5) Prefer expression lambdas over block lambdas.

      //prefer
      str->str.toUpperCase(Locale.US);
      
      //use with care
      str->{
            return str.toUpperCase(Locale.US);
           }
      

      Use a separate method, if necessary. If you need to write more code inside your lambda, put it into a method and make your lambda call that method. By this, you will still have an expression based lambda.
      6) Lambdas for abstraction. 2 large methods contain same code except for one bit in the middle. We can use lambda to express the difference.

      private int doFoo(){
      //lots of code
      //logic specific to method1
      //lots of code
      }
      
      private int doBar(){
      //lots of code
      //logic specific to method2
      //lots of code
      }
      
      
      //let's write above in a better way
      private int doFoo(){
        return doFooBar(lambdaOfSpecificLogic);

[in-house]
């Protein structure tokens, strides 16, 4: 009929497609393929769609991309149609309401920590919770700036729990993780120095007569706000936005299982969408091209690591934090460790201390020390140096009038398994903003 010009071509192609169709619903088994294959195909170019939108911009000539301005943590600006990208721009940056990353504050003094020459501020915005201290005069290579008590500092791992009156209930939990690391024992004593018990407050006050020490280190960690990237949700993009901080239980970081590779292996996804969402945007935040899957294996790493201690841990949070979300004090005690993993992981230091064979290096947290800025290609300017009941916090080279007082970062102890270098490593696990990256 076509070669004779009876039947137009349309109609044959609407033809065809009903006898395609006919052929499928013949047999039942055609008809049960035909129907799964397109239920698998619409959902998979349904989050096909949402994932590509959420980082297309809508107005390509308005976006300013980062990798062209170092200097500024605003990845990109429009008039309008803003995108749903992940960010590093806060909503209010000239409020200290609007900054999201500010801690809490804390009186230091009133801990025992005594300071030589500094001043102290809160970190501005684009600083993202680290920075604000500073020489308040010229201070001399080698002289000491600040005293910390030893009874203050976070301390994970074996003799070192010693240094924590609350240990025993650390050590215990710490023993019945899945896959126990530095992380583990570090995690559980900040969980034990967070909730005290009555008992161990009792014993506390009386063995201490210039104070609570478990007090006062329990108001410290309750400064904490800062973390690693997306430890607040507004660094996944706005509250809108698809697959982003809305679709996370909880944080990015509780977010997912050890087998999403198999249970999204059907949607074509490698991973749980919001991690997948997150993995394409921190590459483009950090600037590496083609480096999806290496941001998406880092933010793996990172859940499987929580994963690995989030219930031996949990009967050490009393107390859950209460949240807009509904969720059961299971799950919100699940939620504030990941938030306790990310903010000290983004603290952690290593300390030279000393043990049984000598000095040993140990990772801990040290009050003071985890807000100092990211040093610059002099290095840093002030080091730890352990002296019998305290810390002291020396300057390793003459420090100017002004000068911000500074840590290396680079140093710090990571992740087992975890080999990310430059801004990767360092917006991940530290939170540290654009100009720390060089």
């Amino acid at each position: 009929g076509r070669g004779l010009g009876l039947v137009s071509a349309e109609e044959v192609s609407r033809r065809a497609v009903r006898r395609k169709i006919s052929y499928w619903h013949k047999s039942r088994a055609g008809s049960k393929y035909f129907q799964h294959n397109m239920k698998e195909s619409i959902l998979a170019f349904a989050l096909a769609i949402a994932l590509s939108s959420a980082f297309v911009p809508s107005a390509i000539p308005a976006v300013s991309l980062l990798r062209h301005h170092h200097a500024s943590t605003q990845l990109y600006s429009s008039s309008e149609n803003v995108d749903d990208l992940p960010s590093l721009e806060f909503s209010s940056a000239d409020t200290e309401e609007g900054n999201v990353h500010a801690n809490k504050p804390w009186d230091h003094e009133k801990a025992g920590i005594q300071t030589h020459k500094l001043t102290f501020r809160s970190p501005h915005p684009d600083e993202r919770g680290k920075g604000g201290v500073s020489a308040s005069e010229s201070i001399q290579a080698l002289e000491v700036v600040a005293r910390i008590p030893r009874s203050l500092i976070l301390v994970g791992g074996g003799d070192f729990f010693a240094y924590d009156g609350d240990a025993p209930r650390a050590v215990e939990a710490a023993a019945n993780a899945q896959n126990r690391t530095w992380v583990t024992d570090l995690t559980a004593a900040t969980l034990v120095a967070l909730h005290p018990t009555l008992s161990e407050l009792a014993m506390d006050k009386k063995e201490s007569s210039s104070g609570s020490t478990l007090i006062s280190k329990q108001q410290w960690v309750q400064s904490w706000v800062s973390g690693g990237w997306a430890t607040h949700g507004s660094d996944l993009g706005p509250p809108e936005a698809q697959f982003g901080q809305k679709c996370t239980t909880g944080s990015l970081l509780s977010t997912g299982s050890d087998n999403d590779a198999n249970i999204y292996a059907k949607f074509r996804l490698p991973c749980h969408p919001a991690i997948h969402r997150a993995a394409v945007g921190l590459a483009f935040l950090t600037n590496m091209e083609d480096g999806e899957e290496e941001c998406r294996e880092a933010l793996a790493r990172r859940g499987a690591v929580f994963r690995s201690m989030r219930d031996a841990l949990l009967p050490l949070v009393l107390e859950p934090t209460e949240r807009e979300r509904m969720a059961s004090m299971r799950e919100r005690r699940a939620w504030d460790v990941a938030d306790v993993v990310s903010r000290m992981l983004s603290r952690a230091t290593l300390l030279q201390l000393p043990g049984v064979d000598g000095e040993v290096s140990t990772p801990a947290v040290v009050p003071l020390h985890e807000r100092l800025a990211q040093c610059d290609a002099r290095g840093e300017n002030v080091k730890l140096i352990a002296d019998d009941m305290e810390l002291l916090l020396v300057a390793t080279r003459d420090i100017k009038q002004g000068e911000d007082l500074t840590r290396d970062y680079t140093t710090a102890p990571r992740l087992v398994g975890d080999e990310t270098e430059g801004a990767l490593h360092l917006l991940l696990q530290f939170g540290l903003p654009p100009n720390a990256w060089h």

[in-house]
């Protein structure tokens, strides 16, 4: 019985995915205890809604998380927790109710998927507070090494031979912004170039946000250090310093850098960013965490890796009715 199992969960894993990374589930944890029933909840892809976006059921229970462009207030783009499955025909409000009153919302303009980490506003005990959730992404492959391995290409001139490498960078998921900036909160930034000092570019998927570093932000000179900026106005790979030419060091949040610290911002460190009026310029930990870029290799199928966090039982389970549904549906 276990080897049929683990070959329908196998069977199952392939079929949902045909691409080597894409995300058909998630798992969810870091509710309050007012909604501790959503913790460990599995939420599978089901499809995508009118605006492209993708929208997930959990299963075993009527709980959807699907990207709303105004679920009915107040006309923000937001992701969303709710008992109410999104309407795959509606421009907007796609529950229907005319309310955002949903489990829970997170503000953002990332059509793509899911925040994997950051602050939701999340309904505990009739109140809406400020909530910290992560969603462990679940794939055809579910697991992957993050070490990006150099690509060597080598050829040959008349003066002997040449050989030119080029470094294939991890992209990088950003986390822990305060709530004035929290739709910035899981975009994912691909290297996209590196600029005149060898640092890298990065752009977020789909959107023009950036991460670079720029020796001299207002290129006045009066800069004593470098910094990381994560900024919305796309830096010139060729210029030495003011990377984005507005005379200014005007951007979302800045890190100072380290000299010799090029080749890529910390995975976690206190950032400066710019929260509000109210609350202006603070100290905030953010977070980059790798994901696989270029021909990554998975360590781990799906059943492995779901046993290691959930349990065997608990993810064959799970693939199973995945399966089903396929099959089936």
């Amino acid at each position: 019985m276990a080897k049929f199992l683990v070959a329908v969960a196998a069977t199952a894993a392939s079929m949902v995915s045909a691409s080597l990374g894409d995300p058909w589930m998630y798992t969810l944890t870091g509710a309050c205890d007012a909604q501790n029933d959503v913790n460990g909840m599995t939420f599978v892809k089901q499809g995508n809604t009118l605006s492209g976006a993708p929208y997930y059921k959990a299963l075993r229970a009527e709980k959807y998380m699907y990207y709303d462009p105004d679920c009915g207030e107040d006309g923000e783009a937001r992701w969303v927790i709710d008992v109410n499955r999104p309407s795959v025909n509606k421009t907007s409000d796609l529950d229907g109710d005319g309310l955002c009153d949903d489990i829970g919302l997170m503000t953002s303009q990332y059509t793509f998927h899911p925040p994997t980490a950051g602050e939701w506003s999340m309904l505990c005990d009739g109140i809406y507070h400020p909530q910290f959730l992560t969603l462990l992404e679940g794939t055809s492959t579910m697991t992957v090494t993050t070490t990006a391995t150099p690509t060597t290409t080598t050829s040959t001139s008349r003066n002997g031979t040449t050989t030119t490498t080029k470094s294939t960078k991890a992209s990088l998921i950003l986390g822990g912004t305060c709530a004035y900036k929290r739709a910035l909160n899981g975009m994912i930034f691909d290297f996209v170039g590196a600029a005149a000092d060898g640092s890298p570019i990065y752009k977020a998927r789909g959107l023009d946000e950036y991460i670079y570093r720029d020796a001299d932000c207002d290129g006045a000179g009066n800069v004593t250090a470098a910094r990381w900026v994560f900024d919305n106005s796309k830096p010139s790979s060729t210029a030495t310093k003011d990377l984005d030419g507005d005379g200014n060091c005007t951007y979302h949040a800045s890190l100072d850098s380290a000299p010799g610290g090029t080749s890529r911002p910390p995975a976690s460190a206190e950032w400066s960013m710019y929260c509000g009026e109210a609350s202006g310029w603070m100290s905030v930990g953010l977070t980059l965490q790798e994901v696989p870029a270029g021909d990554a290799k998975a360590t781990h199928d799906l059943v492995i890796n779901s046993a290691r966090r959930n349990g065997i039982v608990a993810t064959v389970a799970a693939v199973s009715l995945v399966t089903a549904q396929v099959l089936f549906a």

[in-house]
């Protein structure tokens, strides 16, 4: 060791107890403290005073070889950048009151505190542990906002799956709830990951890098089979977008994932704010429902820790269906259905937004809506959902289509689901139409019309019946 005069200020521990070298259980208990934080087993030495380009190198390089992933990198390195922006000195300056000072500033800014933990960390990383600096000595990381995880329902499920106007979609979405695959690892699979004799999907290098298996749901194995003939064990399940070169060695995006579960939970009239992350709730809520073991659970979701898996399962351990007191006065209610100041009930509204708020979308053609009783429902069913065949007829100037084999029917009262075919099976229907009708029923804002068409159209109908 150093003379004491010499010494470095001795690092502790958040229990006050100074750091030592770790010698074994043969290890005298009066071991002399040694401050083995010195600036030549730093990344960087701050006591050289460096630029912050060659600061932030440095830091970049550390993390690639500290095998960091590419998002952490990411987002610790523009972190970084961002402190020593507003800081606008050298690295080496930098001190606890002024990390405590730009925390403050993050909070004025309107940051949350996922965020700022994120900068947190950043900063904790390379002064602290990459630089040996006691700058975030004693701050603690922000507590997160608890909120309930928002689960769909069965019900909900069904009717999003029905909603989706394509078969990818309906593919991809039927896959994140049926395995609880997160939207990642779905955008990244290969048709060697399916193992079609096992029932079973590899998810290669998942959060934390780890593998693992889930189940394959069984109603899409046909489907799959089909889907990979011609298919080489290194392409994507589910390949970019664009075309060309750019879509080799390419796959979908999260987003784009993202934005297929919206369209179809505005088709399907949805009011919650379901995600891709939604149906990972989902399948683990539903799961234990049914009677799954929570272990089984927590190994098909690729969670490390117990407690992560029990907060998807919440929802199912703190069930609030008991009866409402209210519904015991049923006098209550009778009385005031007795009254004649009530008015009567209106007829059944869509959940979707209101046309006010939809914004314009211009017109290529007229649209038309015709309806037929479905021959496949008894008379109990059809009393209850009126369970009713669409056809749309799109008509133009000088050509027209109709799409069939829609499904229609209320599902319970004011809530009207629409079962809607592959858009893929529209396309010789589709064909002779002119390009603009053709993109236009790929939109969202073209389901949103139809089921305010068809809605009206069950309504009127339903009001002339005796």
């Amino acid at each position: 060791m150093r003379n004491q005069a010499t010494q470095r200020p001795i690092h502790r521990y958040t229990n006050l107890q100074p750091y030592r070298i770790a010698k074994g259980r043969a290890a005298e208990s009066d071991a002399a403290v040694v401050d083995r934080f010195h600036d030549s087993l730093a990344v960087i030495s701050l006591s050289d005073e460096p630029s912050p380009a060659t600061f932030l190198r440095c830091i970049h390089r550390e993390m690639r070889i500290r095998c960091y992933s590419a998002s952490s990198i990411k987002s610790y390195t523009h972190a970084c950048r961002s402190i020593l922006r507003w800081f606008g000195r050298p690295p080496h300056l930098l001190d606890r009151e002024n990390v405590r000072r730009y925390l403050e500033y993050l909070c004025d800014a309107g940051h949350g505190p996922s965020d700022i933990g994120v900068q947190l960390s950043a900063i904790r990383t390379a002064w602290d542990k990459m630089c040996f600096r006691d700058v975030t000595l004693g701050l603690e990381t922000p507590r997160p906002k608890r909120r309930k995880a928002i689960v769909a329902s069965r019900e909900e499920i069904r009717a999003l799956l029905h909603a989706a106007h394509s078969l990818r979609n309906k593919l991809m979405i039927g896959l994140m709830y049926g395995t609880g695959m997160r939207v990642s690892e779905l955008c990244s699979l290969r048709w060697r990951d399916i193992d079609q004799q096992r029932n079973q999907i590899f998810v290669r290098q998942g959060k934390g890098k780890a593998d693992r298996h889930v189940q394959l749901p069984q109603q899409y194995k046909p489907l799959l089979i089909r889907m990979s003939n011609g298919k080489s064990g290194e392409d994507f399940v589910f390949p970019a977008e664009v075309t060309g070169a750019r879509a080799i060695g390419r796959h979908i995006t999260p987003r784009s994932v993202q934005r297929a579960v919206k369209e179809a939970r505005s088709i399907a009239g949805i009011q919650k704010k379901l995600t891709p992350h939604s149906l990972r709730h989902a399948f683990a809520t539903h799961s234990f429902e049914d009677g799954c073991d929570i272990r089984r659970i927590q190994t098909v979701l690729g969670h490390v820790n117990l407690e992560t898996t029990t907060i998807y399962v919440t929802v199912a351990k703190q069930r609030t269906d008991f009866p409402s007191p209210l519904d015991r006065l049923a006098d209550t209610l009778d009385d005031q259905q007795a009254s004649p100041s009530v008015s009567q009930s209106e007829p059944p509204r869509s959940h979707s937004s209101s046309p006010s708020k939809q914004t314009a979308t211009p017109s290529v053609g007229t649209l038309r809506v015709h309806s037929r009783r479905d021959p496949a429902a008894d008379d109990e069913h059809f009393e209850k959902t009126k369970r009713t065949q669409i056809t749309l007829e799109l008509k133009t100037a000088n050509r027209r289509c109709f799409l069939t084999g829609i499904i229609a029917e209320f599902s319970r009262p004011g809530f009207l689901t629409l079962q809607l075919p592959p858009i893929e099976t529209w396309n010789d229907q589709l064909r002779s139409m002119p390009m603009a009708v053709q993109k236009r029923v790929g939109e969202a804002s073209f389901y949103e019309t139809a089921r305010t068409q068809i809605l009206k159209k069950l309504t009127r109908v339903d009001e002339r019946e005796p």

}
      
      private doFooBar(Function<A,B> fn){
      //lots of code
      result=fn.apply(arg);
      //lots of code
      }
      
    • Functional Interfaces:- 1) An interface with a single abstract method like Runnable, Comparable, Callable. Java SE 8 adds many new functional interfaces, see java.util.function package.
      2) Only write your own if extra semantics are valuable. If writing one, use @FunctionalInterface.

      //protecting against future maintenance of code by adding another abstract method 
      @FunctionalInterface
      public interface FooBarQuery{
        public abstract Foo findAllFoos(Bar bar);
      }